A report from Minneapolis published by Food Business News is that the Food scientific officer at PepsiCo Inc., Dr. Khan is worried, if things remain the same and innovation is not given an impetus, then feeding the world population of 7.3 billion will become a problem in the future. Mehmood Khan, MD., Ph.D., is also the vice-chairman and chief scientific officer of Global Research and Developmental at PepsiCo, Inc. He addressed the AACC International’s centenary meet in Minneapolis on October 20, 2015.
Innovation a Requisite
At the centenary meet Dr. Khan, addressing an audience of cereal scientists millers, and ingredient suppliers, he said, “If we continue doing in 2050 what we do today, 3.5 billion people will be hungry,” he said. “The world is depending on the food industry to feed the planet. If not, even with today’s high level of conflict, we haven’t yet seen what can result when that many mouths go hungry.”
R&D is Important
PepsiCo, Inc., chairman and chief executive officer Indra Nooyi recruited Dr. Khan, he was appointed to take over and changing the R.&D. climate at the company. The move effected a budget boost of 30%, but because of the world financial crises it had to be revised, while PepsiCo saw its stocks plunge the company survived the turmoil. Therefore, foreseeing global problems Dr. Khan opines R&D should have its place to avoid food crises.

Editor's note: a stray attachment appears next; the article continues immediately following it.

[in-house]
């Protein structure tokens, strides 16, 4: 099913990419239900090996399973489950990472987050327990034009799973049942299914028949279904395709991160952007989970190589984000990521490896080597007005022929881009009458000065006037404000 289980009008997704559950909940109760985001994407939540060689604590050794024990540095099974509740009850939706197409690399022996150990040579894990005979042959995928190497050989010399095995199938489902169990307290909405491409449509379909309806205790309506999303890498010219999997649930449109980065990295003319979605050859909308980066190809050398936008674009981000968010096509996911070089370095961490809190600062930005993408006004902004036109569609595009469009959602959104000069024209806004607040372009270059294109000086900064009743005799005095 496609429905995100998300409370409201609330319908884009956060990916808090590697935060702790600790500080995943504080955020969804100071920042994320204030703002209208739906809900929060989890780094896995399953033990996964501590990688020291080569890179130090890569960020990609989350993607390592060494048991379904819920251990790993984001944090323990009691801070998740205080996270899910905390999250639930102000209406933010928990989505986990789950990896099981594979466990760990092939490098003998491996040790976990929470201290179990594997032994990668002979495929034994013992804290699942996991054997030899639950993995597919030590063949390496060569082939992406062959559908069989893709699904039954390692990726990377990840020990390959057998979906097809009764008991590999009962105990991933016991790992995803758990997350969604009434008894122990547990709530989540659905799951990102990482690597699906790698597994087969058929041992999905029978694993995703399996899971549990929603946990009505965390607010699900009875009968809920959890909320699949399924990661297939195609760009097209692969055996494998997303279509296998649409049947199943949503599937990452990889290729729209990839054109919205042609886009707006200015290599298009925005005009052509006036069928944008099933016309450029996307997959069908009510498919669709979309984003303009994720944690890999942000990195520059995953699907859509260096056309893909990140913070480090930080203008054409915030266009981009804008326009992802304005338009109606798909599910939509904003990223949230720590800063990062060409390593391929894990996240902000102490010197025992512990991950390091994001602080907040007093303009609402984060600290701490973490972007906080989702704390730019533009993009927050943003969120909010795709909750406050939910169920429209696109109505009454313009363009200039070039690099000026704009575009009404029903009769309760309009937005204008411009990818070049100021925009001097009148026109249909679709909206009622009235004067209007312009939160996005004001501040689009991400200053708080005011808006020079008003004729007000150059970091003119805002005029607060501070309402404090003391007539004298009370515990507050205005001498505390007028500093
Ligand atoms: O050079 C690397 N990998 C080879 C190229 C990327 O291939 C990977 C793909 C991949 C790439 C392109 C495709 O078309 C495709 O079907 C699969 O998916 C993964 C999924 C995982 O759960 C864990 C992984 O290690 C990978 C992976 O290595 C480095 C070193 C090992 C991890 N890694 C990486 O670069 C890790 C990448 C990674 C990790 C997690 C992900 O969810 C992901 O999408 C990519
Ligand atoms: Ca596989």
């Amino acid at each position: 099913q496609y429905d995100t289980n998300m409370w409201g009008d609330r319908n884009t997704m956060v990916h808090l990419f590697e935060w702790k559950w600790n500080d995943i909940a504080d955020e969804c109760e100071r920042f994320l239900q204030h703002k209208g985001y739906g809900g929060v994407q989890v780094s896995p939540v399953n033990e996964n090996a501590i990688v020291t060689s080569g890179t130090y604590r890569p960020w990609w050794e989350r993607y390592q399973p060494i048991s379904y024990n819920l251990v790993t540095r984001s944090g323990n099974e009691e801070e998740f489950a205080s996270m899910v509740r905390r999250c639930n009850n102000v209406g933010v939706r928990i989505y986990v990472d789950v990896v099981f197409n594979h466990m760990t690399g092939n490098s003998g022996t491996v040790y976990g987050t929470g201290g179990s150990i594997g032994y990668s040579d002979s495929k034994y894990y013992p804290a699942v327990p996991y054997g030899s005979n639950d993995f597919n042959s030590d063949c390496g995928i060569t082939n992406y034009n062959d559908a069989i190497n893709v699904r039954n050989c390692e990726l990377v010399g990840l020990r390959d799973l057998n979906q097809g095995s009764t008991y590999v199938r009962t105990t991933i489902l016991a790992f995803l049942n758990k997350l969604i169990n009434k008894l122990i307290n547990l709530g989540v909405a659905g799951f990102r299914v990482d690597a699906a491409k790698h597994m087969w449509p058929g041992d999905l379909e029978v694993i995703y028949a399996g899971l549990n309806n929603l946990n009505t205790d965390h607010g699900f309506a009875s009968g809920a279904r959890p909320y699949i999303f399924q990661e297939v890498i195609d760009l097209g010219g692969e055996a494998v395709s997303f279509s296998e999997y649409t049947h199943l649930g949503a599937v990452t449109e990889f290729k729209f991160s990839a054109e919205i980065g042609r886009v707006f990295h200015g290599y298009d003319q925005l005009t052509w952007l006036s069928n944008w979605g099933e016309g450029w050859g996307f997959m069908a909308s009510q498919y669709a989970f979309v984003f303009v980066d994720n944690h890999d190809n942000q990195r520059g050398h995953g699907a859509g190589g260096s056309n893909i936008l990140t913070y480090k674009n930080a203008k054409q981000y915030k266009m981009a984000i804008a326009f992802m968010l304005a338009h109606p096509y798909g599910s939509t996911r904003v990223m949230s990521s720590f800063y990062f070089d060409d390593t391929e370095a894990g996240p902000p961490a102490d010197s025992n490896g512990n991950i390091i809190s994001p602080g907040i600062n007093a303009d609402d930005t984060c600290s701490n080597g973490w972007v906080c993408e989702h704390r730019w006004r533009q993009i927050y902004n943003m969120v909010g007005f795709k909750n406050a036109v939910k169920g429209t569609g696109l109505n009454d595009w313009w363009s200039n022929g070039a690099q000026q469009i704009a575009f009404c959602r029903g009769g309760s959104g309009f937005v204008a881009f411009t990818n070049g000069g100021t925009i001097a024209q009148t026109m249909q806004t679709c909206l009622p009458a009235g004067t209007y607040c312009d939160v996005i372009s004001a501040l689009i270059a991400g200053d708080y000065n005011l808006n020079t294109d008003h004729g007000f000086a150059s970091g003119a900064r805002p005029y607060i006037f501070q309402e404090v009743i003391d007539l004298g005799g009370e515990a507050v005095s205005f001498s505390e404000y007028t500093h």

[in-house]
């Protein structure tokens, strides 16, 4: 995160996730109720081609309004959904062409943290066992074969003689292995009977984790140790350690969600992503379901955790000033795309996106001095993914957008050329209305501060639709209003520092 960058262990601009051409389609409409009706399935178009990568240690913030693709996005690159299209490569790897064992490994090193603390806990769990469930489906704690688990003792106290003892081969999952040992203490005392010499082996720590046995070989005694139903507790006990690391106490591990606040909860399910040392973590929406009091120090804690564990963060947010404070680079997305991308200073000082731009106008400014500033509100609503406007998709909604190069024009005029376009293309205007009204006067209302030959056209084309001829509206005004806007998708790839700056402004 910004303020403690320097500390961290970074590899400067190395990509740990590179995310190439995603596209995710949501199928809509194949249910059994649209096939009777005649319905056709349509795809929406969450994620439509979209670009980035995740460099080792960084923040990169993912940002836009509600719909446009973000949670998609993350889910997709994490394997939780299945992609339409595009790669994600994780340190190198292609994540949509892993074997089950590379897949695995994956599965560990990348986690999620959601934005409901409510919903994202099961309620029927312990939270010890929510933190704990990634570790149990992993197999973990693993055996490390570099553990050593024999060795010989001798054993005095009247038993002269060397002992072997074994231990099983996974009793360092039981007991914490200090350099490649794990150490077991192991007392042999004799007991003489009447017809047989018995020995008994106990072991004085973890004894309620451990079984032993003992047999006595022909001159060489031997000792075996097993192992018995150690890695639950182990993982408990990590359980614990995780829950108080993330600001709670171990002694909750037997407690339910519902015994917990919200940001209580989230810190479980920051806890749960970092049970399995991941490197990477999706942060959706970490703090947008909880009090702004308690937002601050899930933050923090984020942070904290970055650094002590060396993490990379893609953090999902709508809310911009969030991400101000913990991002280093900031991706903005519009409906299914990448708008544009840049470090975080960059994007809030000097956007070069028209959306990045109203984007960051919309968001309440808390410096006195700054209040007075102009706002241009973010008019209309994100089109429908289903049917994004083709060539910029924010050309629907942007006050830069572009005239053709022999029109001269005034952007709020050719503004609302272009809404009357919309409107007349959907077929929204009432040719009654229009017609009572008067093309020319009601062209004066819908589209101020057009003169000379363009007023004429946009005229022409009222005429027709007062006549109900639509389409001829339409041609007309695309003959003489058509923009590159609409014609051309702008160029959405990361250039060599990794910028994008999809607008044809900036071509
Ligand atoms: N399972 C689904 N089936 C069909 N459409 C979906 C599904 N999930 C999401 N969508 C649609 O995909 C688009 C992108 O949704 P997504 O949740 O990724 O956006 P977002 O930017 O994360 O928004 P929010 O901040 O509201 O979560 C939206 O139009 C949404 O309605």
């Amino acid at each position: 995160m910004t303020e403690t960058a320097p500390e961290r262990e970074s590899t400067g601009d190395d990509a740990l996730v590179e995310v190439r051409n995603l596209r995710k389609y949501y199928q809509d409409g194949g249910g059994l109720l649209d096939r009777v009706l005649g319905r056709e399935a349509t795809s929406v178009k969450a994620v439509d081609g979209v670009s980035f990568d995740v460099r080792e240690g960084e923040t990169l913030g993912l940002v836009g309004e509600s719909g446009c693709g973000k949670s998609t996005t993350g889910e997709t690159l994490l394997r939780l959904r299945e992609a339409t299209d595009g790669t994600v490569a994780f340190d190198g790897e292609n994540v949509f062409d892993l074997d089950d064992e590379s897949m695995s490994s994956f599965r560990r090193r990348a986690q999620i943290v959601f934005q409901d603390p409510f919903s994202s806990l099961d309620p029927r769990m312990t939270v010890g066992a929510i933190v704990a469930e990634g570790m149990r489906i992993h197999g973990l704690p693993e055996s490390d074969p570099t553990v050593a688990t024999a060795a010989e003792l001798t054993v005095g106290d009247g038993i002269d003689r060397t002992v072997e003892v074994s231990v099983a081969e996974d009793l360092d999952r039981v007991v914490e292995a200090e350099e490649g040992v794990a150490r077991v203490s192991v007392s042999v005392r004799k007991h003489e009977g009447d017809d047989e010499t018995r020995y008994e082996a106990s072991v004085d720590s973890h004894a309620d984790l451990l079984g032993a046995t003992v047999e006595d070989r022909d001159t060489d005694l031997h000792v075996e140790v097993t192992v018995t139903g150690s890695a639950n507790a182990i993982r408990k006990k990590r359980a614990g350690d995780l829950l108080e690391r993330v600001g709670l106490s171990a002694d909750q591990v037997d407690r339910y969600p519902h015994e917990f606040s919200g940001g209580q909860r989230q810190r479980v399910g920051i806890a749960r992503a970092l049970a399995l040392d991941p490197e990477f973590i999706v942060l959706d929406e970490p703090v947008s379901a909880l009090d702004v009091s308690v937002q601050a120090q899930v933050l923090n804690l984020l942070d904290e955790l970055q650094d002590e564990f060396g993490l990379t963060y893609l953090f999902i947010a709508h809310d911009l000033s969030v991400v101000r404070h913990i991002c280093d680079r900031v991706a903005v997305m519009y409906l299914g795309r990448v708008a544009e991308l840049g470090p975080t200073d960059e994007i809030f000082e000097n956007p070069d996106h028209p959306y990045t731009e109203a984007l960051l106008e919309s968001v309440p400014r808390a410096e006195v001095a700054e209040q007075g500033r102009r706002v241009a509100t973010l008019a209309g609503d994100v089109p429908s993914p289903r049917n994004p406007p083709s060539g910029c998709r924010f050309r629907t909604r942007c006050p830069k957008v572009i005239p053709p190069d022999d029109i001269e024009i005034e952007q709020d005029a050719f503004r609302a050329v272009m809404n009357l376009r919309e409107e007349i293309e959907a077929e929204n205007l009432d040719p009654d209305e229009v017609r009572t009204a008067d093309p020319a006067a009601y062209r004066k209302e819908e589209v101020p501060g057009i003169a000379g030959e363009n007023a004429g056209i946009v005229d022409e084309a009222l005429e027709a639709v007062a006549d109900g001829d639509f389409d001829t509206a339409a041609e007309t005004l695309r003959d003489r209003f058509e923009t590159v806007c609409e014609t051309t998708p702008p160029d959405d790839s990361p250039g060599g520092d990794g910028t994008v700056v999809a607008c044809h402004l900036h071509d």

Lay’s has Less Sodium than a Slice of Bread
PepsiCo products account for 10 of the top 50 new products. Dr. Khan opines that the world cannot continue to depend on the resources as they have been doing so, until today, innovation, by food companies has to be put in place, and harnessed to increase production of food supplies. Innovation must extend to optimum use of produce and the example he gave was that, with research now “A bag of Lay’s potato chips now contains less sodium than one slice of bread.” So research can make all the difference he opines. Research and development by business companies is to improve optimal use of ingredients and hope to innovate in ways to keep the food supply growing for the future.